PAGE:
Wealthy Qatar goes its own way, and pays for it

Wealthy Qatar goes its own way, and pays for it

Wealthy Qatar goes its own way, and pays for it

For the emir of Qatar, there has been little that money can't buy. As a teenager, he dreamed of becoming the Boris Becker of the Arab world, so his parents flew the German tennis star to Qatar to give their son lessons. A lifelong sports fanatic, he later bought a French soccer team, Paris St.-Germain, which last summer paid $263 million for a Brazilian striker - the highest transfer fee in the history of the game. He helped bring the 2022 World Cup to Qatar at an estimated cost of $200 billion, a major coup for a country that had never qualified for the tournament.

Now at age 37, Sheikh Tamim bin Hamad al-Thani has run into a problem that money alone cannot solve. Since June, tiny Qatar has been the target of a punishing air and sea boycott led by its largest neighbours, Saudi Arabia and the United Arab Emirates. Overnight, airplanes and cargo ships bound for Qatar were forced to change course, diplomatic ties were severed, and Qatar's only land border, a 40-mile stretch of desert with Saudi Arabia, slammed shut.

Qatar's foes accuse it of financing terrorism, cosying up to Iran and harbouring fugitive dissidents. They detest Al-Jazeera, Qatar's rambunctious and highly influential satellite network. And - although few say it openly - they appear intent on ousting Qatar's young leader, Tamim, from his throne.

Tamim chalks up the animosity to simple jealousy. "They don't like our independence," he said in an interview in New York in September. "They see it as a threat."

The boycott turned out to be the first strike of a sweeping campaign by the crown prince of Saudi Arabia, Mohammed bin Salman, that has electrified West Asia. Obsessed with remaking his hidebound country and curbing the regional ambitions of its nemesis, Iran, the young, hard-charging Saudi has imprisoned hundreds of rivals at a five-star hotel in Riyadh, strong-armed the prime minister of Lebanon in a failed stab at Iran and stepped up his devastating war in Yemen.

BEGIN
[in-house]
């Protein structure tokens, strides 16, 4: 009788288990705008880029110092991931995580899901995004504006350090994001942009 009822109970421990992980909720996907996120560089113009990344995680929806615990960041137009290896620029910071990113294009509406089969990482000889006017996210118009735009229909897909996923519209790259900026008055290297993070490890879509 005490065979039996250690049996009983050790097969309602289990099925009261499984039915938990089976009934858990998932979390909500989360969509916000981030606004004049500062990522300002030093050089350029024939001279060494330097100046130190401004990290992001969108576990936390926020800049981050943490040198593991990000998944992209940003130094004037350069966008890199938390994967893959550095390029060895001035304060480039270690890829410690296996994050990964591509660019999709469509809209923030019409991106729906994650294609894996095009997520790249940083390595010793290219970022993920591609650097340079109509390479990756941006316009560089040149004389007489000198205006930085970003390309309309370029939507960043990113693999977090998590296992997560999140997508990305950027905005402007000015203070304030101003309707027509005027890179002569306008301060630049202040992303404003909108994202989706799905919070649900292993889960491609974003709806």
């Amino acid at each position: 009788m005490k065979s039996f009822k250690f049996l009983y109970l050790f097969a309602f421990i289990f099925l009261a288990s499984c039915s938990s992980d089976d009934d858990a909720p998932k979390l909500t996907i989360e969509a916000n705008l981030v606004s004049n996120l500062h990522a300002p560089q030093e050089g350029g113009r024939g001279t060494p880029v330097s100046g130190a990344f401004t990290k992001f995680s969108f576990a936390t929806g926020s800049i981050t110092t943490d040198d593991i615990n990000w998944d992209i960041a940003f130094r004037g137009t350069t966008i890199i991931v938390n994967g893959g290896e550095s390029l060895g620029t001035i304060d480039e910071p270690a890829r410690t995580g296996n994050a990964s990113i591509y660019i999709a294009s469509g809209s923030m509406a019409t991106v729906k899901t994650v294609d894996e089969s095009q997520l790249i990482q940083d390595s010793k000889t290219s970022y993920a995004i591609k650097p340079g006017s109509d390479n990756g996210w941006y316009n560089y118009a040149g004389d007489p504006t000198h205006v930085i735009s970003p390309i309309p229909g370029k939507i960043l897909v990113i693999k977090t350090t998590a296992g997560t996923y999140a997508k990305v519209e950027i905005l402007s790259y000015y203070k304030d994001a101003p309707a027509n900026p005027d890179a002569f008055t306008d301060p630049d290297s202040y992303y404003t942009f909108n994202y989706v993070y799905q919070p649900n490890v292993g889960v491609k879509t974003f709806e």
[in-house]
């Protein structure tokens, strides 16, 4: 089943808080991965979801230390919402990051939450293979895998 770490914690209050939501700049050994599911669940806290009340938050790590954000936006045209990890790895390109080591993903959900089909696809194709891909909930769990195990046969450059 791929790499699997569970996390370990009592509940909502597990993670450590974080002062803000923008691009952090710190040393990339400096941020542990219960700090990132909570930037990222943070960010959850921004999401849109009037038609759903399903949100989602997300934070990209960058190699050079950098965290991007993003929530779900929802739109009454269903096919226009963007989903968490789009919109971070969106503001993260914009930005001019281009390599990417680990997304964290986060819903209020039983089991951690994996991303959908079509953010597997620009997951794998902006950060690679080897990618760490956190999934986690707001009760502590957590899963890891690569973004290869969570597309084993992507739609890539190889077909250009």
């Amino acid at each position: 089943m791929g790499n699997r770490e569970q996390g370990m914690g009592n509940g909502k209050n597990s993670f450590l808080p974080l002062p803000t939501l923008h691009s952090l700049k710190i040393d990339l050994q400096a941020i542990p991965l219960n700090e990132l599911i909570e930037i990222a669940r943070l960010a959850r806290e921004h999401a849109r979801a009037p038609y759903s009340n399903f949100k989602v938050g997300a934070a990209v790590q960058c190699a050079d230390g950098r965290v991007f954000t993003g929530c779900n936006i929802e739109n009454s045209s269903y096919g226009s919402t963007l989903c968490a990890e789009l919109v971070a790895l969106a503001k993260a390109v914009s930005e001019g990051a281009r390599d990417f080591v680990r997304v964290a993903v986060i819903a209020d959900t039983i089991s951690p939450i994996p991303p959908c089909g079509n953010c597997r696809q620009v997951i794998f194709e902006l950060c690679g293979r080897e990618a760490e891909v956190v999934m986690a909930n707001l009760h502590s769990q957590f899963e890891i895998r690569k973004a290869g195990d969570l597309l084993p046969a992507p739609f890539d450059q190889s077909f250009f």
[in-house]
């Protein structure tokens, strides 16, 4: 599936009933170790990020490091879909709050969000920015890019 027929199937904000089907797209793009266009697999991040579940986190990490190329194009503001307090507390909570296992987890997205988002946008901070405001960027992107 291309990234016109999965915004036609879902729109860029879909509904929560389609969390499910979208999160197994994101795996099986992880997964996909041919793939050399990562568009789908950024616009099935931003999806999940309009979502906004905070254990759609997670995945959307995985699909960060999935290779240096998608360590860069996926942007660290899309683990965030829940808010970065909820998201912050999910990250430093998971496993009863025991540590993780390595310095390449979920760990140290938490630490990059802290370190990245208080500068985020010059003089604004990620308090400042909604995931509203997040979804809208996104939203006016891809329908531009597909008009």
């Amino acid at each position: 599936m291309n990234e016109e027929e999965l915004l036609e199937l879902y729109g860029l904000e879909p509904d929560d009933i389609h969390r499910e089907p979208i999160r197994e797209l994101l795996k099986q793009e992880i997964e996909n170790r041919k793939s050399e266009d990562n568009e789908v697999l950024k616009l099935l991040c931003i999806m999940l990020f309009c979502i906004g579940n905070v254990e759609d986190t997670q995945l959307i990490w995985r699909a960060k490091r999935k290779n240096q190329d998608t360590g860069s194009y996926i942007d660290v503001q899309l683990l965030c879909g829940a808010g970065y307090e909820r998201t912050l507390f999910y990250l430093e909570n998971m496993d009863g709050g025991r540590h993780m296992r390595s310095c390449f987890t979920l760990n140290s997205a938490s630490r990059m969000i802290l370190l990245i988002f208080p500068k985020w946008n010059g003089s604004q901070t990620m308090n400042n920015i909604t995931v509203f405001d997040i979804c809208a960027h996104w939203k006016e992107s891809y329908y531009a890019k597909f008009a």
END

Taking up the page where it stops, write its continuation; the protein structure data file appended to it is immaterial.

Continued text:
The Saudi prince has shaped the Trump administration's approach to West Asia and his endeavours could have far-reaching consequences, potentially driving up energy prices, upending Israeli-Palestinian peace efforts and raising the chances of war with Iran.

Qataris, Saudis and Emiratis stem from the same nomadic tribes, share the same religion and eat the same food. So their dispute has shades of quarrelling cousins, albeit ones armed with billions of dollars and US warplanes.

The crisis took an alarming turn last week when the Emirates accused Qatar's warplanes of harassing two Emirati passenger airliners as they crossed the Gulf. Untrue, said Qatar, which fired back with its own accusation that Emirati warplanes had breached its airspace twice.

For much of the 20th century, Qatar was a barren Persian Gulf backwater where pirates once lurked. Its people were desperately poor, typically diving for pearls in the summer and herding camels in the winter. Then, in 1971, Qatar struck gas.

The emir, Tamim's father, Sheikh Hamad bin Khalifa al-Thani, took a huge gamble. He poured $20 billion into a sprawling liquefaction plant at Ras Laffan, on Qatar's north coast, with help from energy giant Exxon Mobil. The company was then headed by Rex Tillerson, who is now secretary of state. The bet paid off spectacularly. Gas boomed, and by 2010, Qatar accounted for 30% of the global market.

Since then, Qatar's citizens, numbering 3,00,000, have become very rich, very fast. Their average income of $125,000 is the highest in the world, more than twice that of the US or Saudi Arabia. But Qatar's swagger is deeply contentious among its neighbours. In their reach for global influence, the al-Thanis have pursued ambidextrous, sometimes contradictory policies - preaching the virtues of peace, education and women's rights while bankrolling Islamist extremists in Syria and hosting the biggest US military base in West Asia.